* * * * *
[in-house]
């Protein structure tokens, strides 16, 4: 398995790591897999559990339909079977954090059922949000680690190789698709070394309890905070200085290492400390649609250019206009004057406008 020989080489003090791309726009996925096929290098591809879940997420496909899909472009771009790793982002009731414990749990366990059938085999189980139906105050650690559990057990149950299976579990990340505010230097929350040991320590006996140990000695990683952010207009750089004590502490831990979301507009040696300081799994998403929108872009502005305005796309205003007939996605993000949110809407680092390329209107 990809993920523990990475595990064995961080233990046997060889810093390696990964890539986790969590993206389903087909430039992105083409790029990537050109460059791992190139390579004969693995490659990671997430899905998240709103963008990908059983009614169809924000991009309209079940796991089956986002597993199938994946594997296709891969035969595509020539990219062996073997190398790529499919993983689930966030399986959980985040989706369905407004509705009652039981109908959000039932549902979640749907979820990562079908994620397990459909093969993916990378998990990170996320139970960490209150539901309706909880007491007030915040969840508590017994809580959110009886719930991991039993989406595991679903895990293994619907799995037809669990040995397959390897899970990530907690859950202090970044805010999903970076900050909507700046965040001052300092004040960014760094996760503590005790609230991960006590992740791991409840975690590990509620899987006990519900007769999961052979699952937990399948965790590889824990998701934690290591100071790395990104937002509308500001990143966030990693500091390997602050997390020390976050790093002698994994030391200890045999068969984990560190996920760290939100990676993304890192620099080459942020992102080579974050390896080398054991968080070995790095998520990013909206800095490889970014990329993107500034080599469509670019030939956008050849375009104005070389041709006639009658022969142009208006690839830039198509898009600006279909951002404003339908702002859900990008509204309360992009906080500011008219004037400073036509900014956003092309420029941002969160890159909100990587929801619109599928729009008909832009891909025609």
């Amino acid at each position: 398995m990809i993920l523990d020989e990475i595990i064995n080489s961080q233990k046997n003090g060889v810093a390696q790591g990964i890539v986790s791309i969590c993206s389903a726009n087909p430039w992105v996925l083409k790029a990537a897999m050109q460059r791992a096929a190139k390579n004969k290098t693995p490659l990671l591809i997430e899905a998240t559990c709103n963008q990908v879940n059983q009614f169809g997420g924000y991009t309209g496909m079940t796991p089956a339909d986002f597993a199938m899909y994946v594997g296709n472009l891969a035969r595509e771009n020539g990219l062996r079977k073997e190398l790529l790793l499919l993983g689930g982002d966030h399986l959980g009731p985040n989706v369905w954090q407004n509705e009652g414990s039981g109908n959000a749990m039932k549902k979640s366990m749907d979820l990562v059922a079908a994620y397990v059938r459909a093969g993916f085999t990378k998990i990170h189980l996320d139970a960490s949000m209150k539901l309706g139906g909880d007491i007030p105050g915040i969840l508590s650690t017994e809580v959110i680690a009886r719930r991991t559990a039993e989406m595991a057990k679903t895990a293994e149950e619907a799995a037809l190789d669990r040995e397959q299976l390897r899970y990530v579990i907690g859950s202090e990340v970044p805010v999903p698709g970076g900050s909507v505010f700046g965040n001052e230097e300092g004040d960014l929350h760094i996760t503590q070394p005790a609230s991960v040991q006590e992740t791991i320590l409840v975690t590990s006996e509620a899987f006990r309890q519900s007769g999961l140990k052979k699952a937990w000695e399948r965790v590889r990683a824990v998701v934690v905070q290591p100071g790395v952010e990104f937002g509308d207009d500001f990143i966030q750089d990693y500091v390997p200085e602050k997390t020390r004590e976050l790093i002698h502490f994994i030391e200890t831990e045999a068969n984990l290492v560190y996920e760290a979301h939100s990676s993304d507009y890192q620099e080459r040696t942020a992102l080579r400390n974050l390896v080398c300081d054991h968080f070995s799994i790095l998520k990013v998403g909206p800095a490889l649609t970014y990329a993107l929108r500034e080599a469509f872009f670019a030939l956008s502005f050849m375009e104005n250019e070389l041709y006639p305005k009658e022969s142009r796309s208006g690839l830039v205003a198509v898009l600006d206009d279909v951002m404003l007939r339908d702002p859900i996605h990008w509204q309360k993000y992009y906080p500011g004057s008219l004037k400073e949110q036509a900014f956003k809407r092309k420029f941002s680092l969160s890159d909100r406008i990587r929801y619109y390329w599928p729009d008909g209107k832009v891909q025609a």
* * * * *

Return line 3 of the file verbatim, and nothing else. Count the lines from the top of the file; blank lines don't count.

């Amino acid at each position: 398995m990809i993920l523990d020989e990475i595990i064995n080489s961080q233990k046997n003090g060889v810093a390696q790591g990964i890539v986790s791309i969590c993206s389903a726009n087909p430039w992105v996925l083409k790029a990537a897999m050109q460059r791992a096929a190139k390579n004969k290098t693995p490659l990671l591809i997430e899905a998240t559990c709103n963008q990908v879940n059983q009614f169809g997420g924000y991009t309209g496909m079940t796991p089956a339909d986002f597993a199938m899909y994946v594997g296709n472009l891969a035969r595509e771009n020539g990219l062996r079977k073997e190398l790529l790793l499919l993983g689930g982002d966030h399986l959980g009731p985040n989706v369905w954090q407004n509705e009652g414990s039981g109908n959000a749990m039932k549902k979640s366990m749907d979820l990562v059922a079908a994620y397990v059938r459909a093969g993916f085999t990378k998990i990170h189980l996320d139970a960490s949000m209150k539901l309706g139906g909880d007491i007030p105050g915040i969840l508590s650690t017994e809580v959110i680690a009886r719930r991991t559990a039993e989406m595991a057990k679903t895990a293994e149950e619907a799995a037809l190789d669990r040995e397959q299976l390897r899970y990530v579990i907690g859950s202090e990340v970044p805010v999903p698709g970076g900050s909507v505010f700046g965040n001052e230097e300092g004040d960014l929350h760094i996760t503590q070394p005790a609230s991960v040991q006590e992740t791991i320590l409840v975690t590990s006996e509620a899987f006990r309890q519900s007769g999961l140990k052979k699952a937990w000695e399948r965790v590889r990683a824990v998701v934690v905070q290591p100071g790395v952010e990104f937002g509308d207009d500001f990143i966030q750089d990693y500091v390997p200085e602050k997390t020390r004590e976050l790093i002698h502490f994994i030391e200890t831990e045999a068969n984990l290492v560190y996920e760290a979301h939100s990676s993304d507009y890192q620099e080459r040696t942020a992102l080579r400390n974050l390896v080398c300081d054991h968080f070995s799994i790095l998520k990013v998403g909206p800095a490889l649609t970014y990329a993107l929108r500034e080599a469509f872009f670019a030939l956008s502005f050849m375009e104005n250019e070389l041709y006639p305005k009658e022969s142009r796309s208006g690839l830039v205003a198509v898009l600006d206009d279909v951002m404003l007939r339908d702002p859900i996605h990008w509204q309360k993000y992009y906080p500011g004057s008219l004037k400073e949110q036509a900014f956003k809407r092309k420029f941002s680092l969160s890159d909100r406008i990587r929801y619109y390329w599928p729009d008909g209107k832009v891909q025609a």